I think I may have discovered another universal constant. Along with gravity and the speed of light there is the constant need for my family unit (consisting of my wife, me and a very grumpy dog) to be watching a science fiction television series of some kind. If we don’t get a weekly dose of a show with at least some type of science fiction hook, we tend to get listless and feel that something is missing in our lives (O.K. the dog probably doesn’t care, but we anthropomorphize big time). Luckily the library has a great selection of DVDs that allow us to feed our addiction. Here are four recent(ish) series that just might be of interest if you suffer from the same malady or just like interesting television that actually has a narrative.
Based on a series of novels by James Corey, The Expanse is set in a future where humanity has colonized the solar system but is still plagued by the all too familiar problems of corporate greed, governments on the verge of war and religious fanaticism. The Expanse is a true space opera, in the best sense of the term, with multiple story lines and characters that all converge in the end. The three main plotlines involve a police detective tracking down a lead in the asteroid belt, a ship’s officer and crew trying to find out who destroyed their vessel and a Machiavellian United Nations executive trying to make sure that Earth’s interests come first. The mystery at the center of it all is slowly revealed and appropriately ominous and menacing. The show’s great strength is in how it presents a fully realized future universe that is fun to get lost in.
For fans of stories dealing with artificial intelligence, the setup for this series will sound familiar. In the near future synths, my favorite name for androids, are an integral part of human society. They do most of the jobs, from gardening to telemarketing, and are designed to be essentially mindless labor. One inventor, however, has created a small family of synths that are sentient and self-aware. When the inventor dies, under mysterious circumstances of course, these ‘human’ synths are forced to split up and go underground to try to survive. What follows, over eight episodes, is a fascinating examination of some of the classic questions arising out of the development of artificial intelligence: What does it mean to be conscious? What happens when humans create a sentient being? Are these creations simple machines or are they individuals? If they are individuals, will they continue to serve us or simply rebel? Oh and, of course, there are sexbots.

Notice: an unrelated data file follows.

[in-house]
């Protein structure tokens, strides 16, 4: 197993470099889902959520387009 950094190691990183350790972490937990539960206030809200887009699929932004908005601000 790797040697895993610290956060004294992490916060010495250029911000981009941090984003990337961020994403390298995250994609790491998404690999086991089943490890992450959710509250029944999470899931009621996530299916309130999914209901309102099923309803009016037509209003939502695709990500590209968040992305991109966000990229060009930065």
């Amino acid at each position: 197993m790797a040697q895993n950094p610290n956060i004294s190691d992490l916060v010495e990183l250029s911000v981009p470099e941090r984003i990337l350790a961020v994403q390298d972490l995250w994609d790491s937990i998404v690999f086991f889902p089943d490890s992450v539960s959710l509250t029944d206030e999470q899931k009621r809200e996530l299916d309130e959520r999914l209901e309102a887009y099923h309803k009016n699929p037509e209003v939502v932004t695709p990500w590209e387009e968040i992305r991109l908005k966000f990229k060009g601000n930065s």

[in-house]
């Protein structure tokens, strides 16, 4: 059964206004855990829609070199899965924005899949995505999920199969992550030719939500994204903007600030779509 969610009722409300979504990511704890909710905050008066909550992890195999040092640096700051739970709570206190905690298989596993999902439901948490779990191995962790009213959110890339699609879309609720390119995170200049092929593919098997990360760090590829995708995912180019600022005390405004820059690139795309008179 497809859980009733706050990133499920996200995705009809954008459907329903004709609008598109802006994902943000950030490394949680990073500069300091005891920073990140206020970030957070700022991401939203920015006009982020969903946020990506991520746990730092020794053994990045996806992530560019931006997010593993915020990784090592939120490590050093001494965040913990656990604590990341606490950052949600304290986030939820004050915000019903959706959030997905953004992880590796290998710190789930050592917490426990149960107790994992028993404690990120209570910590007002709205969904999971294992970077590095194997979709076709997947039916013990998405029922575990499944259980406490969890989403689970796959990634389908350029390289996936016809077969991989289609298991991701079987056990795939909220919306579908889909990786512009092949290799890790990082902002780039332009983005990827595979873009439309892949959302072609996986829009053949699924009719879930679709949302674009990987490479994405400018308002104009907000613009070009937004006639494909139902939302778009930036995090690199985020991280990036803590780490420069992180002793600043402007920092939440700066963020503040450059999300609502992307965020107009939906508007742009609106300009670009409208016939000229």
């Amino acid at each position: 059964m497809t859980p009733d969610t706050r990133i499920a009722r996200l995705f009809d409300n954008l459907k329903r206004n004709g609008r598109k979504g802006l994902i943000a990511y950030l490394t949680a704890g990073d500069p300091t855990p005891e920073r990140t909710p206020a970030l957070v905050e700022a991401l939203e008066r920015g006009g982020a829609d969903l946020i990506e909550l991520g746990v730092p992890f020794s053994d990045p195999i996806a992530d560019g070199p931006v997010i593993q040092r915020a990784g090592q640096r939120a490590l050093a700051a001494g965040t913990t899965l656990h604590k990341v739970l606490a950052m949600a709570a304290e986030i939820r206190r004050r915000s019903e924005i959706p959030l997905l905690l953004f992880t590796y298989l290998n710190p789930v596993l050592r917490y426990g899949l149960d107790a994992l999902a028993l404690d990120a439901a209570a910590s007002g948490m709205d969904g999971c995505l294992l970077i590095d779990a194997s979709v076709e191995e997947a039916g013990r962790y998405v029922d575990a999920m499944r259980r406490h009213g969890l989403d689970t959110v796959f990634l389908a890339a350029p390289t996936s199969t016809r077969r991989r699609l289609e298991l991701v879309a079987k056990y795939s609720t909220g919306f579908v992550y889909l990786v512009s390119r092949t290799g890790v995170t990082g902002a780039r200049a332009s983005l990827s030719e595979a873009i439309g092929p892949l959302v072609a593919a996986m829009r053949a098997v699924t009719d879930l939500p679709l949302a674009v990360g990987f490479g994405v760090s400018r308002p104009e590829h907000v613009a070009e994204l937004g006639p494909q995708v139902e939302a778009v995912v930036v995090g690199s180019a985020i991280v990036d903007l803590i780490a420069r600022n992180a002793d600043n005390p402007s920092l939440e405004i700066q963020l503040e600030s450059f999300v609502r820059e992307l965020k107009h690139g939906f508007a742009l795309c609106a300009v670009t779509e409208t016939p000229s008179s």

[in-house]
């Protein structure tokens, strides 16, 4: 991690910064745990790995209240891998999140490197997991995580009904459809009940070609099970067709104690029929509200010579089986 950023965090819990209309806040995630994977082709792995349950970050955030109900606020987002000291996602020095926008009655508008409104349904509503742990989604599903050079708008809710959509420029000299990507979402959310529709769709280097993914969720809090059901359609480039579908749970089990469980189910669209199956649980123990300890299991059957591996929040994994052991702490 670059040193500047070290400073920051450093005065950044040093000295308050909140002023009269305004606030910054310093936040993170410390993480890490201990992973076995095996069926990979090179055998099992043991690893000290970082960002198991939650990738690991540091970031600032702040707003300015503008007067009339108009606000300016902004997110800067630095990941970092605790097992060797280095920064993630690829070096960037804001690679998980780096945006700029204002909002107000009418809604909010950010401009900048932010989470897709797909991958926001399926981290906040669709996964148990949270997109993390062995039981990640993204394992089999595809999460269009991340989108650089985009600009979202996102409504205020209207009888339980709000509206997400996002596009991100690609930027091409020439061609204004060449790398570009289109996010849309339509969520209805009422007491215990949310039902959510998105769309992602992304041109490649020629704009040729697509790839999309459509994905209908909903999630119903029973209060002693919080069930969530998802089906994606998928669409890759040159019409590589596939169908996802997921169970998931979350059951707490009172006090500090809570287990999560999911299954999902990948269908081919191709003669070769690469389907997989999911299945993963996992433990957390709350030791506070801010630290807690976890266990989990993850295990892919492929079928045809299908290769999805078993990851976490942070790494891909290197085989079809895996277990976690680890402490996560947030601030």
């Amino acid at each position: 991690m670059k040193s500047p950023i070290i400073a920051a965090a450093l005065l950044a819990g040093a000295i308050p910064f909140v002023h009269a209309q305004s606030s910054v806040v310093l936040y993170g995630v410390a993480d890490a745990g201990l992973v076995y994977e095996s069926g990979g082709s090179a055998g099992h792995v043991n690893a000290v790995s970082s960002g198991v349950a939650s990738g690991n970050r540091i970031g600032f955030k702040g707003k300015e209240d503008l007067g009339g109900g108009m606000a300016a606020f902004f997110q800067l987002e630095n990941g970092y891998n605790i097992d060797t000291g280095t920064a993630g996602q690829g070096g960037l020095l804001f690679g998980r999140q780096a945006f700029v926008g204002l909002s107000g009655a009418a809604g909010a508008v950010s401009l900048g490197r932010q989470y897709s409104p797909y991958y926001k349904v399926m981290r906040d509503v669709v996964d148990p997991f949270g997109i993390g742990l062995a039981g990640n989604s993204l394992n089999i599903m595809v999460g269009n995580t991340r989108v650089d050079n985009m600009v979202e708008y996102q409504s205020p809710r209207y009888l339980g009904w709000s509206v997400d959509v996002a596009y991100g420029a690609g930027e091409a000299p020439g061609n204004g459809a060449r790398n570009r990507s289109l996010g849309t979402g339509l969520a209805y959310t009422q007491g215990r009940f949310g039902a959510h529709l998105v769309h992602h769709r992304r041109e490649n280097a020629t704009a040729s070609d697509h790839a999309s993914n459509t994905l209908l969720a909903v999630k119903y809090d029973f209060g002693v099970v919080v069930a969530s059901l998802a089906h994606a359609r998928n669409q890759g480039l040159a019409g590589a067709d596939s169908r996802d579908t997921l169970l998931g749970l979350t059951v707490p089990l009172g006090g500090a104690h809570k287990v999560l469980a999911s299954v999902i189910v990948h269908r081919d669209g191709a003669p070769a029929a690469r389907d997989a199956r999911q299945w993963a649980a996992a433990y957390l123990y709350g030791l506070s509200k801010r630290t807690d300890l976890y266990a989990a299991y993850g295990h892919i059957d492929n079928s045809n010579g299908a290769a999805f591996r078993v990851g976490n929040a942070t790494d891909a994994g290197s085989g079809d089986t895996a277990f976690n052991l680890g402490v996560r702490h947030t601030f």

At first this mini-series seems a bit like Mad Men in space. In 1963, a secret program was set up to send a set of colonists to the nearest star to preserve humanity. Fifty-one years later their descendants are halfway through the journey. The early 1960s culture aboard the ship, complete with beach parties and three martini lunches, is suddenly disturbed by the murder of a young woman. Since this is the first murder of the trip no one is sure quite how to handle it. An investigation is launched and the viewer begins to find out that the society on board is far from ideal with all sorts of nefarious power struggles and a rigid caste system. There is a major plot twist early on that sends the story in a very different direction, but if you roll with it, it makes the story even more compelling.
This is another show based on a series of novels, this time by Blake Crouch, and is produced by M. Night Shyamalan so you know things are going to get a little weird. While investigating the disappearance of two of his fellow U.S. Secret Service agents, Ethan Burke gets into a car accident and wakes up in the seemingly idyllic town of Wayward Pines, Idaho. As the series progresses he is introduced to the, shall we say, quirky residents and quickly finds out that something is really amiss. First of all, it is impossible to leave the place. Also, there is strict set of rules that everyone must follow and repeated violations result in a ‘reckoning’ which isn’t pretty. While the setup is definitely more Twin Peaks than Star Trek, as the series progress you definitely get to more familiar Science Fiction territory. Admittedly, you do have to suspend your disbelief big time to enjoy this one, but as they said on MST3K: ‘It’s just a show, I should really just relax.’